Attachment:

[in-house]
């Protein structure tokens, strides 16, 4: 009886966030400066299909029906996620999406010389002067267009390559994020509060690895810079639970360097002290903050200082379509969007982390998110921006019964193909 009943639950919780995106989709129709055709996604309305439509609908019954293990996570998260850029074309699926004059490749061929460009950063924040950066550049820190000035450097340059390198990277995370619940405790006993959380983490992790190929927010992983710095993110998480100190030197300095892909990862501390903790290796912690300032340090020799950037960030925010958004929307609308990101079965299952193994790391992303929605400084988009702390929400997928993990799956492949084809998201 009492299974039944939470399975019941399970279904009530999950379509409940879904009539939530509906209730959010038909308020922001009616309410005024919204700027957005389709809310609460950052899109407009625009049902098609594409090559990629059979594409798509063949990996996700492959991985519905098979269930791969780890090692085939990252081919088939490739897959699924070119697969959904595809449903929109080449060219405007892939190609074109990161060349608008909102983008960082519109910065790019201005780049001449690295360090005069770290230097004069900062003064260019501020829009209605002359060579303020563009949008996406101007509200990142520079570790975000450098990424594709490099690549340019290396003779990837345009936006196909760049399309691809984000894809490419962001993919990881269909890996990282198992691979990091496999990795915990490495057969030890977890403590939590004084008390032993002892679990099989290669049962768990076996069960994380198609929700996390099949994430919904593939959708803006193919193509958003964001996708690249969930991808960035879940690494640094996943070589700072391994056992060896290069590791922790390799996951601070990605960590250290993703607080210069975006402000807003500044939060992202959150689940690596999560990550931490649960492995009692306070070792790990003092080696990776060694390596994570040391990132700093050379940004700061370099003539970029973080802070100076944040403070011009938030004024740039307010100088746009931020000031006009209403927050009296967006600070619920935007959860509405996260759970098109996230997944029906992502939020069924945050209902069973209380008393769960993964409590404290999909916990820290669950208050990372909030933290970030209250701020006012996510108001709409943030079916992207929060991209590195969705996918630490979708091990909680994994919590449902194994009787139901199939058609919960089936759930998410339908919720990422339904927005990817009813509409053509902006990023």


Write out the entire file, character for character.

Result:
[in-house]
């Protein structure tokens, strides 16, 4: 009886966030400066299909029906996620999406010389002067267009390559994020509060690895810079639970360097002290903050200082379509969007982390998110921006019964193909 009943639950919780995106989709129709055709996604309305439509609908019954293990996570998260850029074309699926004059490749061929460009950063924040950066550049820190000035450097340059390198990277995370619940405790006993959380983490992790190929927010992983710095993110998480100190030197300095892909990862501390903790290796912690300032340090020799950037960030925010958004929307609308990101079965299952193994790391992303929605400084988009702390929400997928993990799956492949084809998201 009492299974039944939470399975019941399970279904009530999950379509409940879904009539939530509906209730959010038909308020922001009616309410005024919204700027957005389709809310609460950052899109407009625009049902098609594409090559990629059979594409798509063949990996996700492959991985519905098979269930791969780890090692085939990252081919088939490739897959699924070119697969959904595809449903929109080449060219405007892939190609074109990161060349608008909102983008960082519109910065790019201005780049001449690295360090005069770290230097004069900062003064260019501020829009209605002359060579303020563009949008996406101007509200990142520079570790975000450098990424594709490099690549340019290396003779990837345009936006196909760049399309691809984000894809490419962001993919990881269909890996990282198992691979990091496999990795915990490495057969030890977890403590939590004084008390032993002892679990099989290669049962768990076996069960994380198609929700996390099949994430919904593939959708803006193919193509958003964001996708690249969930991808960035879940690494640094996943070589700072391994056992060896290069590791922790390799996951601070990605960590250290993703607080210069975006402000807003500044939060992202959150689940690596999560990550931490649960492995009692306070070792790990003092080696990776060694390596994570040391990132700093050379940004700061370099003539970029973080802070100076944040403070011009938030004024740039307010100088746009931020000031006009209403927050009296967006600070619920935007959860509405996260759970098109996230997944029906992502939020069924945050209902069973209380008393769960993964409590404290999909916990820290669950208050990372909030933290970030209250701020006012996510108001709409943030079916992207929060991209590195969705996918630490979708091990909680994994919590449902194994009787139901199939058609919960089936759930998410339908919720990422339904927005990817009813509409053509902006990023």